People v Russell

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People v Russell 2018 NY Slip Op 08971 Decided on December 27, 2018 Appellate Division, Third Department Published by New York State Law Reporting Bureau pursuant to Judiciary Law § 431. This opinion is uncorrected and subject to revision before publication in the Official Reports.

Decided and Entered: December 27, 2018
108442

[*1]THE PEOPLE OF THE STATE OF NEW YORK, Respondent,

v

AKHENATON RUSSELL, Appellant.

Calendar Date: November 16, 2018
Before: Garry, P.J., McCarthy, Egan Jr., Devine and Clark, JJ.

David E. Woodin, Catskill, for appellant.

D. Holley Carnright, District Attorney, Kingston (Joan Gudesblatt Lamb of counsel), for respondent.



MEMORANDUM AND ORDER

Clark, J.

Appeal from a judgment of the County Court of Ulster County (Williams, J.), rendered February 11, 2016, upon a verdict convicting defendant of the crime of criminal sale of a controlled substance in the third degree (two counts).

In April and May 2014, defendant was the target of two separate controlled buy operations, during each of which he sold cocaine to a confidential informant (hereinafter CI) in exchange for $100. Each controlled buy operation took place in the CI's bedroom, was witnessed by an undercover officer hidden in the CI's bedroom closet and was captured by video/audio recordings. Defendant was subsequently indicted on two counts of criminal sale of a controlled substance in the third degree. Following a jury trial, defendant was convicted as charged, and County Court sentenced him, as a second felony drug offender with a prior violent felony offense, to two concurrent prison terms of nine years, followed by three years of postrelease supervision. Defendant now appeals, and we affirm.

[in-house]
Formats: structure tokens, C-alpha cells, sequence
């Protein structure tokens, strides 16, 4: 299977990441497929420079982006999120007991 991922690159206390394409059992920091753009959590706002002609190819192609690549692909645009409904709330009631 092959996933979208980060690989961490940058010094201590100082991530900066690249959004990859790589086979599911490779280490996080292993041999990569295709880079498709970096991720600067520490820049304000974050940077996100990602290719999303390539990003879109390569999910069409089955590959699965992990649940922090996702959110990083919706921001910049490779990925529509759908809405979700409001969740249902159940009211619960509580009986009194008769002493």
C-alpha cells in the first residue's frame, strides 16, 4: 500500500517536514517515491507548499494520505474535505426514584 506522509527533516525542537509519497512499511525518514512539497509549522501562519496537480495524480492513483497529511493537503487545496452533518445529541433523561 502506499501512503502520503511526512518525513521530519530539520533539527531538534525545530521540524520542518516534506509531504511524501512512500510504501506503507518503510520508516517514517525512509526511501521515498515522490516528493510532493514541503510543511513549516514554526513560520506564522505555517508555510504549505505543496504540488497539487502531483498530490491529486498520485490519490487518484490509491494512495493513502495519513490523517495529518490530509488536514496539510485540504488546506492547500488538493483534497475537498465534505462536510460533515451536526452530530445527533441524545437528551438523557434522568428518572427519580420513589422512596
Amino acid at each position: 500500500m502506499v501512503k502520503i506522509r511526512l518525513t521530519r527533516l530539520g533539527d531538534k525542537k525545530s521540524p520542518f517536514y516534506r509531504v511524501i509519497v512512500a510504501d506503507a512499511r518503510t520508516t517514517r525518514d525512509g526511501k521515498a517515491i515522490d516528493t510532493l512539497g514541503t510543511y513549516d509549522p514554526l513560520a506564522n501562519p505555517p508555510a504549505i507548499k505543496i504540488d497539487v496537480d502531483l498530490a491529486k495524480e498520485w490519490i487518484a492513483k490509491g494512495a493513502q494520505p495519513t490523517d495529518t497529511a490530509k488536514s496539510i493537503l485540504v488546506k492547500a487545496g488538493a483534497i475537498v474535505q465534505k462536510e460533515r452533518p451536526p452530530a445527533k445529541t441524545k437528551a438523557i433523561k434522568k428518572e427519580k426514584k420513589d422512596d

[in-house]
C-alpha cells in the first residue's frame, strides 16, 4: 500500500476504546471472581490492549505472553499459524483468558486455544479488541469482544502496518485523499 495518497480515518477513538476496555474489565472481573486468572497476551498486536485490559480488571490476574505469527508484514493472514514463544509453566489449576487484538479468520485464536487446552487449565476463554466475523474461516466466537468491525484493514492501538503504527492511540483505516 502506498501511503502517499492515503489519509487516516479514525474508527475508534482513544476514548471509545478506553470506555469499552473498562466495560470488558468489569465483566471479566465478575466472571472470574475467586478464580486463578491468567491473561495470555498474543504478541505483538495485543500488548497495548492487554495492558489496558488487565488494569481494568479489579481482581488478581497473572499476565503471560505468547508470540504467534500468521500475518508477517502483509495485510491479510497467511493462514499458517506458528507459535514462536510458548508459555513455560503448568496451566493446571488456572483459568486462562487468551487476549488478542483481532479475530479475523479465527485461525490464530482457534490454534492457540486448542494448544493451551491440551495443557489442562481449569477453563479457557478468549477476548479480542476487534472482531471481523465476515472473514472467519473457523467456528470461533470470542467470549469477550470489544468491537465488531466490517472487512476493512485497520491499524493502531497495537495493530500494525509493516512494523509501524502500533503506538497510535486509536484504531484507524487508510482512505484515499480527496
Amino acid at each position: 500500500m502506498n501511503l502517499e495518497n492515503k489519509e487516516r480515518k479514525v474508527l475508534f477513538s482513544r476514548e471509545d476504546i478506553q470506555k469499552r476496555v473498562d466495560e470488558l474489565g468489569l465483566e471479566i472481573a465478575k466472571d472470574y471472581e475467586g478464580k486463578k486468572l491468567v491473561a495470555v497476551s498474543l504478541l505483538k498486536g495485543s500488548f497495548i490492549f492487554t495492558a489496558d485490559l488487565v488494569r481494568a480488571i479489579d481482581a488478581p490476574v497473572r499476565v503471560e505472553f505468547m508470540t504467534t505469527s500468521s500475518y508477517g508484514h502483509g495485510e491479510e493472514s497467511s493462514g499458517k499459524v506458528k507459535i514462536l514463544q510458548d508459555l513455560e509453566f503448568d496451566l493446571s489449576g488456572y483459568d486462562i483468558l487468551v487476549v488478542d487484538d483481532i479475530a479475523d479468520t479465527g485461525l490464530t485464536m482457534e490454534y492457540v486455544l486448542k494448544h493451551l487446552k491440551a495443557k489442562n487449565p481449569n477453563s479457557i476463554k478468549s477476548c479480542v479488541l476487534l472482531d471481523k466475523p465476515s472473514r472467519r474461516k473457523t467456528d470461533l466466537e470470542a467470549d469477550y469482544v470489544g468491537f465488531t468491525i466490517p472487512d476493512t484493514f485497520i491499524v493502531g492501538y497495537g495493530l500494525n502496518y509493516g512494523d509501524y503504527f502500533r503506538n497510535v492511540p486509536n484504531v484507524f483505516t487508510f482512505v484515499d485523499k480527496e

Defendant argues that County Court should have granted his motion to preclude the in-court identification testimony offered by the detective in charge of both controlled buy operations because the People failed to provide him with — as required by CPL 710.30 (1) (b) — notice of their intention to offer such testimony at trial. CPL 710.30 (1) (b) requires that, "[w]henever the [P]eople intend to offer at trial . . . testimony regarding an observation of the defendant either at the time or place of the commission of the offense or upon some other occasion relevant to the case, to be given by a witness who has previously identified him or her . . . as such, they must serve upon the defendant a notice of such intention." "The notice requirement applies to police-arranged identifications, and its purpose is to allow the defense an opportunity to inquire into whether misleading or suggestive procedures were used that could affect the accuracy of a later identification in court" (People v Anderson, 149 AD3d 1407, 1410 [2017] [citation omitted], lv denied 30 NY3d 947 [2017]; see People v Gissendanner, 48 NY2d 543, 552 [1979]; People v Johnson, 150 AD3d 1390, 1394-1395 [2017], lv denied 29 NY3d 1128 [2017]). "The statute's [*2]purposes are implicated only when the identifying witness has experienced two distinct pretrial viewings of a defendant in which the witness first observed the defendant at the time or place of an offense or another relevant occasion, and then participated in a separate, police-initiated, identification procedure, such as a lineup, showup or photographic array, which takes place subsequent to the observation forming the basis for the witness's trial testimony and prior to the trial" (People v Anderson, 149 AD3d at 1411 [internal quotation marks and citations omitted]; see People v Johnson, 150 AD3d at 1395; People v Peterson, 194 AD2d 124, 128 [1993], lv denied 83 NY2d 856 [1994]).